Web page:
CAIR: Islamic Sharia Law is Similar to Catholic, Jewish Laws

By Pete Winn | January 18, 2012 | 4:50 PM EST

Sharia law carried out in Libya. (AP photo)

(CNSNews.com) - The Council on American-Islamic Relations (CAIR) says Islamic Sharia law is comparable to Catholic canon law and Jewish Halacha -- the Jewish law that governs everything from lighting candles to "kosher" dietary laws.

In a news release issued Tuesday, CAIR National Legislative Director Corey Saylor defended Sharia, saying it literally means “path,” and is “a set of interpretations that are dynamic and intended to accommodate the time, place and laws -- like the U.S. Constitution -- of a particular community.”

“Sharia is interpreted differently based on its surroundings. Sharia mandates Muslims to respect the law of the land in which they live. Many familiar with Islam note that Sharia is similar to Catholic Canon law and Jewish Halacha law,” the release said.

The American Muslim group issued the statement to criticize GOP presidential candidate Newt Gingrich, who was asked at an event in Columbia, S.C., whether he would ever support a Muslim candidate for president.

“It would depend entirely on whether they would commit in public to give up Sharia,” Gingrich said.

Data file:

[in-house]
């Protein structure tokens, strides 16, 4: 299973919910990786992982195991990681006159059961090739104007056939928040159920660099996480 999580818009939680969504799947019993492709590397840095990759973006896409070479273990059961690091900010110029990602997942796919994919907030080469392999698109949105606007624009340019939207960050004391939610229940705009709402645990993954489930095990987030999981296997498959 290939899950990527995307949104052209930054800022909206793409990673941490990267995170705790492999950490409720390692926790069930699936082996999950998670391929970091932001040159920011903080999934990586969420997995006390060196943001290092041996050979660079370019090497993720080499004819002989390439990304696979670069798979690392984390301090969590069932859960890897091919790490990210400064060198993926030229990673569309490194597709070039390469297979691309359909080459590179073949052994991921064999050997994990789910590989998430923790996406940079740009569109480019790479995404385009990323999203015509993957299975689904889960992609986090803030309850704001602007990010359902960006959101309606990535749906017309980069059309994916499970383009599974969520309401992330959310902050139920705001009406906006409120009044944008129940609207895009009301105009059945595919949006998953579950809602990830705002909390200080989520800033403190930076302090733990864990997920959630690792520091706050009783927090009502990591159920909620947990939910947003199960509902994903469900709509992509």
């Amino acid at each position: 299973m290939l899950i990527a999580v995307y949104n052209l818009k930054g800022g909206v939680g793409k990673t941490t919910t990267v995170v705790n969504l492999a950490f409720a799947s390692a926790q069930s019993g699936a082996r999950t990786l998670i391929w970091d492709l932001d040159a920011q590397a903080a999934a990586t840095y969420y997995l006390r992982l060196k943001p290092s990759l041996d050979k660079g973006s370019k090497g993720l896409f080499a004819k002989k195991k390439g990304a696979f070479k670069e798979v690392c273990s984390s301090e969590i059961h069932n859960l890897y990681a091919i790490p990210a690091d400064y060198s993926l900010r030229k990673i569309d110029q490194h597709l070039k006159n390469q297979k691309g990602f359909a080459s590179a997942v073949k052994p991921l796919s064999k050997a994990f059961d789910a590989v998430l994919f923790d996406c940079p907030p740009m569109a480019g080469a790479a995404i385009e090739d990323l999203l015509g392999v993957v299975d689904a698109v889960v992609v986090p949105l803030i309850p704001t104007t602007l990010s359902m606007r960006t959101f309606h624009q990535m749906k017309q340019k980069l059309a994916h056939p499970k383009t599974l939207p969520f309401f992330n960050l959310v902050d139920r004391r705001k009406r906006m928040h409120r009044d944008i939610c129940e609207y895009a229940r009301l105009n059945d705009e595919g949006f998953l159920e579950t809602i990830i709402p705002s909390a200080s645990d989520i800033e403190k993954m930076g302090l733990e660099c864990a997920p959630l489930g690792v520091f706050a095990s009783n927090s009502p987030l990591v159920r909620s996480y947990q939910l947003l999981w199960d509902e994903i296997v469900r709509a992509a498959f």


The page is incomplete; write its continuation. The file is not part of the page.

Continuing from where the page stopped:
"If they are a modern person integrated in the modern world and they are prepared to recognize all religions, that’s one thing. On the other hand, if they’re Saudis, who demand that we respect them while they refuse to allow Christians to worship in Saudi Arabia, that's something different,” Gingrich added.

CAIR lashed out at Gingrich, saying his “outdated political ideas look backward to a time when Catholics and Jews were vilified and their faiths called a threat.”

Saylor said Sharia “teaches marital fidelity, generous charity and a thirst for knowledge” and includes guidelines for “praying, fasting, giving charity, helping the needy, feeding the hungry and caring for the environment.”

But human rights advocates say that under Islamic Sharia law, those who drink alcohol or gamble can be whipped, thieves’ hands can be chopped off and husbands are allowed to beat their wives without punishment.

Worse, according to the U.S. State Department, in countries like Iran, whose constitution explicitly states all laws and regulations are to be based on Sharia law, and Saudi Arabia, where religious police enforce Sharia law, conversion from Islam to another religion is punishable by death.

In fact, in its 2011 country report on Pakistan, the State Department noted that a Sharia court in Pakistan had sentenced Asia Bibi, a Pakistani Christian woman, to death last year for blasphemy against Islam. She is currently in prison awaiting execution.

In its 2011 report on Saudi Arabia, the U.S. government said women in Saudi Arabia were routinely punished under Sharia law -- for being raped.

“Rape is a punishable criminal offense under Sharia with a wide range of penalties from flogging to execution. Generally the government enforced the law based on its interpretation of Sharia, and courts punished both the victim and the perpetrator,” the  State Department said.

“The government views marital relations between spouses as contractual and did not recognize spousal rape. By law a female rape victim is at fault for illegal ‘mixing of genders’ and is punished along with the perpetrator.”